3. ^ a b c d e f Buchholz (1999), p.186
  4. ^ Boockmann (1992), pp.131,132
  5. ^ a b c Buchholz (1999), pp.143,146,147
  6. ^ Buchholz (1999), pp.160–166,180ff
  7. ^ a b c d Bogislaw X in Allgemeine Deutsche Biographie[permanent dead link]
  8. ^ a b Buchholz (1999), p.189
  9. ^ Pulsiano (1993), p.265
  10. ^ Stearns (2001), p.265
  11. ^ MacKay (1997), p.171
  12. ^ a b Calhoun (2002), pp.157,158
  13. ^ Buchholz (1999), pp.130,166ff
  14. ^ Buchholz (1999), pp.146,147
  15. ^ Buchholz (1999), pp.128–154,178–180
  16. ^ Buchholz (1999), pp.104–105
  17. ^ Buchholz (1999), p.107
  18. ^ a b Willoweit (2006), p.257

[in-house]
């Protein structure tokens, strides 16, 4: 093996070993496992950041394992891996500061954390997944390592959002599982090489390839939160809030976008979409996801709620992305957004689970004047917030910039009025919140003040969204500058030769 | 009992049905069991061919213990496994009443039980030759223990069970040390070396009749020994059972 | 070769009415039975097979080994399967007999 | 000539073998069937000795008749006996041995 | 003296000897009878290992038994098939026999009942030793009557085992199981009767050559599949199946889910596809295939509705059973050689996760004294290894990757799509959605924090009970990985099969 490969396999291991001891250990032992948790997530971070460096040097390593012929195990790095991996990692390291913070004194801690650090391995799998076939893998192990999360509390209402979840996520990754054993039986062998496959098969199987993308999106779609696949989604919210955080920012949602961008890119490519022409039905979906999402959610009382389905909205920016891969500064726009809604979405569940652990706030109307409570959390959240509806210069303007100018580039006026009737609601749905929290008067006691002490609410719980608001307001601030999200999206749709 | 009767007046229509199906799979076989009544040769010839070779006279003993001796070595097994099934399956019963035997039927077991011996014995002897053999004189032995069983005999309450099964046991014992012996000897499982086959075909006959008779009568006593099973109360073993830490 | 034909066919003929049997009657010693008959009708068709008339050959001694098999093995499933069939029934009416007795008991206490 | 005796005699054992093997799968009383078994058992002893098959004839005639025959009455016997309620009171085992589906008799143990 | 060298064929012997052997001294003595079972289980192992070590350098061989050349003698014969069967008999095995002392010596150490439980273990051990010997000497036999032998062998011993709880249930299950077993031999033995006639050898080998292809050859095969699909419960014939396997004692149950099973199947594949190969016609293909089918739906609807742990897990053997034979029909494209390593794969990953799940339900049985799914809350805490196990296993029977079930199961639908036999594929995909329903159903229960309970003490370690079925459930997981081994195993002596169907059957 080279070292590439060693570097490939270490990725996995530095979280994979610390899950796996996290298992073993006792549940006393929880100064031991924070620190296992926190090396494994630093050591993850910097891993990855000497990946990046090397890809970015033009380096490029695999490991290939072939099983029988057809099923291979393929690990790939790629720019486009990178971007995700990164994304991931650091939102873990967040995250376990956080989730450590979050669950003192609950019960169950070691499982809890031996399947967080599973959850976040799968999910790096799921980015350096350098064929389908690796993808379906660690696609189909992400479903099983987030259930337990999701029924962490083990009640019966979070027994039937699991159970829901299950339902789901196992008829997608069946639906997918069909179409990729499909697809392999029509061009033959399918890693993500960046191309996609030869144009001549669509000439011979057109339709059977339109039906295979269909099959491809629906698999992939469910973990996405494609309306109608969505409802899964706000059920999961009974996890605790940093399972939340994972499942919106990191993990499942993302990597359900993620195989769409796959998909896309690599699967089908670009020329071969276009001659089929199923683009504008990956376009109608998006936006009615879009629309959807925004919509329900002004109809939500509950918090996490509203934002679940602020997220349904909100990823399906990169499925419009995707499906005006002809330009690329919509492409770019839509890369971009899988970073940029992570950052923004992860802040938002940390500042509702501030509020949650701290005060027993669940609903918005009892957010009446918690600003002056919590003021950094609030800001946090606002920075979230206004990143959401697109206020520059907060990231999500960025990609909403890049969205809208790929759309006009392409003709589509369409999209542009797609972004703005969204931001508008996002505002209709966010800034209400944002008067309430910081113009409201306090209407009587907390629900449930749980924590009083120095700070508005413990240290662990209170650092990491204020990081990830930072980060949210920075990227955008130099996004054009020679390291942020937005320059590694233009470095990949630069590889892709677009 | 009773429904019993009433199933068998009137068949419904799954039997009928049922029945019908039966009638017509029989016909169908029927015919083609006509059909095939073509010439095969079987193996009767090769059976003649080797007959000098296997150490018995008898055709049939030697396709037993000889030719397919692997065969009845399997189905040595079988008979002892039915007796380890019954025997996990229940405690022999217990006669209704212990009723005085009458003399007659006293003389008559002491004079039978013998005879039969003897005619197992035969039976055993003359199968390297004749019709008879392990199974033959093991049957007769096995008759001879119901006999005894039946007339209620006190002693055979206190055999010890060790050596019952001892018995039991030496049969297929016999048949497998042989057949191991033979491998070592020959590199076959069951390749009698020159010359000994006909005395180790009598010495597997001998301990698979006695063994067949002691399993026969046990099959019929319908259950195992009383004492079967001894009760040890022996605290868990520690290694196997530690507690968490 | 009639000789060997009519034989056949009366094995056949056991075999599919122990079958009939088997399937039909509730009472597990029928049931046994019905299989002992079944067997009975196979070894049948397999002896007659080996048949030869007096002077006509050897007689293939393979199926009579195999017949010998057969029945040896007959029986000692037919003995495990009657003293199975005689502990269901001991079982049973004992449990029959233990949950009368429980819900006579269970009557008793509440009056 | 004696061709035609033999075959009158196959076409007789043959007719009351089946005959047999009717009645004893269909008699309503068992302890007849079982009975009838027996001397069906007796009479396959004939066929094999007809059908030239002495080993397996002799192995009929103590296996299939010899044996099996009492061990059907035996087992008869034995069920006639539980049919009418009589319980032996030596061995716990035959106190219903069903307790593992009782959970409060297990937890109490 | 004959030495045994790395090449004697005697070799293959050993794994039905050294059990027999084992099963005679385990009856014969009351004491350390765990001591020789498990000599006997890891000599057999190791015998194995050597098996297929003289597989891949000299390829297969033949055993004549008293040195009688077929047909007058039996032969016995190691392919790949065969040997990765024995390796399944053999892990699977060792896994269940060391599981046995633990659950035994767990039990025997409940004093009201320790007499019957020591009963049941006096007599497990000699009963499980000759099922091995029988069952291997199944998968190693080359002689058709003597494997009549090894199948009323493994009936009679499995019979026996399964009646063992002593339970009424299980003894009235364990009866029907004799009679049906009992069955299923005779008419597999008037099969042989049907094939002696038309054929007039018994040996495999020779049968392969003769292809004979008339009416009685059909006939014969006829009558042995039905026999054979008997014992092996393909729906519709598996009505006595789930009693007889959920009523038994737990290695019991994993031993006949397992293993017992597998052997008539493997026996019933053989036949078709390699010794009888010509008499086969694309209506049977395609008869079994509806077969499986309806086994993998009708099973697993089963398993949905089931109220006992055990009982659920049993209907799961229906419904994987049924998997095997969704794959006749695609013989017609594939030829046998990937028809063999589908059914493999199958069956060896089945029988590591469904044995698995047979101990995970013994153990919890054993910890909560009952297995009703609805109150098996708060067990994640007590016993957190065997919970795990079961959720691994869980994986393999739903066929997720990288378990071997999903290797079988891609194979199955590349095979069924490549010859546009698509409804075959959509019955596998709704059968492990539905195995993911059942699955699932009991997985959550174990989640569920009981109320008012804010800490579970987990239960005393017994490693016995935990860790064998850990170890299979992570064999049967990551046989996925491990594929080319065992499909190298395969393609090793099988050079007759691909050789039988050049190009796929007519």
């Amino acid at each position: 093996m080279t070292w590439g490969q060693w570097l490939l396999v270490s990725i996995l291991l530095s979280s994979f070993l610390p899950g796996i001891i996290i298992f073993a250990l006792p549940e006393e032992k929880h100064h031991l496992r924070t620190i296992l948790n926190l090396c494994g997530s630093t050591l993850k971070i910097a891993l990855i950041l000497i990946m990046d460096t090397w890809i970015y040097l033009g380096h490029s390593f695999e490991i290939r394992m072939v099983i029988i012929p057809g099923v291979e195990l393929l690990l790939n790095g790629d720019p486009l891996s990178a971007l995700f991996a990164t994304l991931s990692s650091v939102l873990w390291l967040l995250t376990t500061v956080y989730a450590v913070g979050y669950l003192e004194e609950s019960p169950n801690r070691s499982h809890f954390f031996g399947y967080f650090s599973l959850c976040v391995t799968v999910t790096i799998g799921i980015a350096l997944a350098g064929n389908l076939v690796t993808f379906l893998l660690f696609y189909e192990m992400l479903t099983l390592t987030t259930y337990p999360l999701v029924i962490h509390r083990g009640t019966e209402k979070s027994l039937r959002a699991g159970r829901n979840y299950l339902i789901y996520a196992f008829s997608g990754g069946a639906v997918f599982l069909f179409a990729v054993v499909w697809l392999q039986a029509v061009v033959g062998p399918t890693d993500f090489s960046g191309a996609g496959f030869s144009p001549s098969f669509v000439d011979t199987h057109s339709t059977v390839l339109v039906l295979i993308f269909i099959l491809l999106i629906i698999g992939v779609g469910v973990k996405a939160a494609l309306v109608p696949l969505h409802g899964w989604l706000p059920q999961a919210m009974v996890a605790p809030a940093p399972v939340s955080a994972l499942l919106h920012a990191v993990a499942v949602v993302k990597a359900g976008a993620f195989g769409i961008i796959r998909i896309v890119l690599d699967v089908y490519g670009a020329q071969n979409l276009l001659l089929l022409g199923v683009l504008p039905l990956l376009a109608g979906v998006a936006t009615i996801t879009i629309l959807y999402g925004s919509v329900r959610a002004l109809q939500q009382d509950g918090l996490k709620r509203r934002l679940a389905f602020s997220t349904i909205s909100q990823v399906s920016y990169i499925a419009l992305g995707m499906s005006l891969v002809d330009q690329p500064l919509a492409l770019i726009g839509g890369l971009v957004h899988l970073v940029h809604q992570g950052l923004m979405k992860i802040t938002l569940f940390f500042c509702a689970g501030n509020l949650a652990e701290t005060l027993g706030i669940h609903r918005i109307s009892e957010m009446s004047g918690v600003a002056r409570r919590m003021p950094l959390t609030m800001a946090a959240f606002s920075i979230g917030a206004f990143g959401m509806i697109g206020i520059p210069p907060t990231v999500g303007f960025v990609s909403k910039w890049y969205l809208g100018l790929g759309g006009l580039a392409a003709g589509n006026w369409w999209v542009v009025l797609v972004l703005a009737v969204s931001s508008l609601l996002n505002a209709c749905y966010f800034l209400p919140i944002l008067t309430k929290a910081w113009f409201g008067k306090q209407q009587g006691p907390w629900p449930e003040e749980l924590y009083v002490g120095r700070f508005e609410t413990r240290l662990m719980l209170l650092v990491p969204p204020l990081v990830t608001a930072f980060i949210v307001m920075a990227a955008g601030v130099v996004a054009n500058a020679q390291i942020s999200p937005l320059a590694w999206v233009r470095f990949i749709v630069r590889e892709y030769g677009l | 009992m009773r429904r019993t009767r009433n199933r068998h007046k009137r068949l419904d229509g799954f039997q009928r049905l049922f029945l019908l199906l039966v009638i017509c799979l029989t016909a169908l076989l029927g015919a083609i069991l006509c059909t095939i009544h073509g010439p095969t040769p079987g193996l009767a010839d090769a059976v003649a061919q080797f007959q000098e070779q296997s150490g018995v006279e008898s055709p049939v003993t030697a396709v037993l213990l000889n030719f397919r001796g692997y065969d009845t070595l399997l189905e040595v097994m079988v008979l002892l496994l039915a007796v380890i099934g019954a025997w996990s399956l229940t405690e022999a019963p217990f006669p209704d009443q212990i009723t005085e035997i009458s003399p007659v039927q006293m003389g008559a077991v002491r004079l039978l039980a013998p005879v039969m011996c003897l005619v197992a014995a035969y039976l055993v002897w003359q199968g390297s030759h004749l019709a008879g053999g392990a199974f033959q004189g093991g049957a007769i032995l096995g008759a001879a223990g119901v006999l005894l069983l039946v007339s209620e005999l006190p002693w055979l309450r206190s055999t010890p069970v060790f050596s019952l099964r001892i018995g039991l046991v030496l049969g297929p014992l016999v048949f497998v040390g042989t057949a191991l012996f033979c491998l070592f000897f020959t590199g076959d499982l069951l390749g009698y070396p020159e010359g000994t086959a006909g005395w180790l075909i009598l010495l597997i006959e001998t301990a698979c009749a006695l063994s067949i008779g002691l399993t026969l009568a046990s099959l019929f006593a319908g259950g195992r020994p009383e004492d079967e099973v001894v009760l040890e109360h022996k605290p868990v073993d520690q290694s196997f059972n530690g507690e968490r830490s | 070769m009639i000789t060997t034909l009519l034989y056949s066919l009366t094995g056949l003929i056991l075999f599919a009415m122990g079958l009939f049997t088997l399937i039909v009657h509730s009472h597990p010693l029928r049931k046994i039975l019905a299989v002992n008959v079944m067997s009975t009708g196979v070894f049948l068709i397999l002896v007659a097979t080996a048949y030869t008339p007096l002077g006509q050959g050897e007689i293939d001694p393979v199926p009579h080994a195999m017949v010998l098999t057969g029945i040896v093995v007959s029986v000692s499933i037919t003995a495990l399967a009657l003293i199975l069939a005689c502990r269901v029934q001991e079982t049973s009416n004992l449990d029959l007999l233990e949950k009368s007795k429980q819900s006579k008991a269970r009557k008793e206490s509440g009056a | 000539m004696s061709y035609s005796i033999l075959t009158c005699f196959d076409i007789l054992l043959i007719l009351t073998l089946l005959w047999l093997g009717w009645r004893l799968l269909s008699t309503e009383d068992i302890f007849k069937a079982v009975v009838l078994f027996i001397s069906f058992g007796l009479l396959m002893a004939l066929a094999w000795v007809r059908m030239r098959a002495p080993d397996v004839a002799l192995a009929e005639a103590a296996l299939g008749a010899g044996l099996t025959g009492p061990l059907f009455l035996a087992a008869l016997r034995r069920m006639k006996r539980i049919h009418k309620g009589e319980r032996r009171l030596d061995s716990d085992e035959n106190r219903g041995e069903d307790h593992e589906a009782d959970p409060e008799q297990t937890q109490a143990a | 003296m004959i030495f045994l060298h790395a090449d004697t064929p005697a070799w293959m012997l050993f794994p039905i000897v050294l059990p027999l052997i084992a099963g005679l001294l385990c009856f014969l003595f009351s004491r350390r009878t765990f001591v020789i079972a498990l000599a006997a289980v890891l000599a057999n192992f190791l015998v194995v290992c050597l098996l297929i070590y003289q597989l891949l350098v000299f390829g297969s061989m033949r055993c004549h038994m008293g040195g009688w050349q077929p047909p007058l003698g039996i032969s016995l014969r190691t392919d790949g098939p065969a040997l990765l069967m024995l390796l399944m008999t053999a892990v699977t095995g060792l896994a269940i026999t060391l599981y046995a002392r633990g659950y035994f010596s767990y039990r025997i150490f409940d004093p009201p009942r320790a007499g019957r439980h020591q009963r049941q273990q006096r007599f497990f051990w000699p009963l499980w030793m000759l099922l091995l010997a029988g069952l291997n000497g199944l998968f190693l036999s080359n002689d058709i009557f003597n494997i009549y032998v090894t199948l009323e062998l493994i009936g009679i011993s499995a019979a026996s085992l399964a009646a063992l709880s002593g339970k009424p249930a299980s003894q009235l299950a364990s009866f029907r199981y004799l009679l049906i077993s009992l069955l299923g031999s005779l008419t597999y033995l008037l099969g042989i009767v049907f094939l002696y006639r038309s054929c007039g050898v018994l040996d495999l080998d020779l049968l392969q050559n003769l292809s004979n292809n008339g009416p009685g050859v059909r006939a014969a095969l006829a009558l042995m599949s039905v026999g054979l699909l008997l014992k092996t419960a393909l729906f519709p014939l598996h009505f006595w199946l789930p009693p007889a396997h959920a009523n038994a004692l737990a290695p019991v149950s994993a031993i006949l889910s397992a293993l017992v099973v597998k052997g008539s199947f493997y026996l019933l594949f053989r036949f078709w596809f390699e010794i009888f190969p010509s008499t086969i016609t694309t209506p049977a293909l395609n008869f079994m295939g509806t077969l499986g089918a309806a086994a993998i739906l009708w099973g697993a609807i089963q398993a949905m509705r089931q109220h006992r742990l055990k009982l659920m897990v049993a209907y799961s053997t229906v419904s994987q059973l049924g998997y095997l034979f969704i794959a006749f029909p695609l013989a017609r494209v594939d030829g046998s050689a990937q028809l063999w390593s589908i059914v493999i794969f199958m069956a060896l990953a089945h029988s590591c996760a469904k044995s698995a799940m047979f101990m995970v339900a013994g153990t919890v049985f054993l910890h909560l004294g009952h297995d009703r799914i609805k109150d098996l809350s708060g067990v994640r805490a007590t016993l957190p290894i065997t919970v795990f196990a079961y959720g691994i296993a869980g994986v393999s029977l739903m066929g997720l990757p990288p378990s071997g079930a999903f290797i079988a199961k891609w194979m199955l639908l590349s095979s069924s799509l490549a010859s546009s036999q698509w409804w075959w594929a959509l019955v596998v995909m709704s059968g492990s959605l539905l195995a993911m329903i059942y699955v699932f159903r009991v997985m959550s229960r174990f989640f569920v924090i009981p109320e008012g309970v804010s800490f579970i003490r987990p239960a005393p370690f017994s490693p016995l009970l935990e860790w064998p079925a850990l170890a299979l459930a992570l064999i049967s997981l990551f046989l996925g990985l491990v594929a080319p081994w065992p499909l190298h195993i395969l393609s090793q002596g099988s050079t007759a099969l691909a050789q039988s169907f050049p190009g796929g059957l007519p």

19. ^ Buchholz (1999), pp.107–109
  20. ^ Boockmann (1992), p.126,
  21. ^ a b Buchholz (1999), pp.110–111
  22. ^ Buchholz (1999), p.121
  23. ^ a b Boockmann (1992), p.131
  24. ^ a b Boockmann (1992), p.132 partial citation of the original document (Low German)
  25. ^ Piskorski (1999), p.97
  26. ^ Buchholz (1999), p.154
  27. ^ Du Moulin Eckart (1976), p.109
  28. ^ Buchholz (1999), p.154–158
  29. ^ Buchholz (1999), pp.168,170,173
  30. ^ Buchholz (1999), p.158
  31. ^ Buchholz (1999), p.163
  32. ^ Buchholz (1999), p.161
  33. ^ Buchholz (1999), pp.160–166
  34. ^ Buchholz (1999), p.180ff
  35. ^ a b c d e Inachin (2008), p.35
  36. ^ a b c d e f g h i j k Inachin (2008), p.36
  37. ^ a b c d e f g Inachin (2008), p.37
  38. ^ a b Buchholz (1999), p.181
  39. ^ a b c Buchholz (1999), p.183
  40. ^ Buchholz (1999), pp.186,189
  41. ^ Buchholz (1999), p.190
  42. ^ Abulafia (1999)
  43. ^ Buchholz (1999), p.103
  44. ^ Buchholz (1999), p.105


Further reading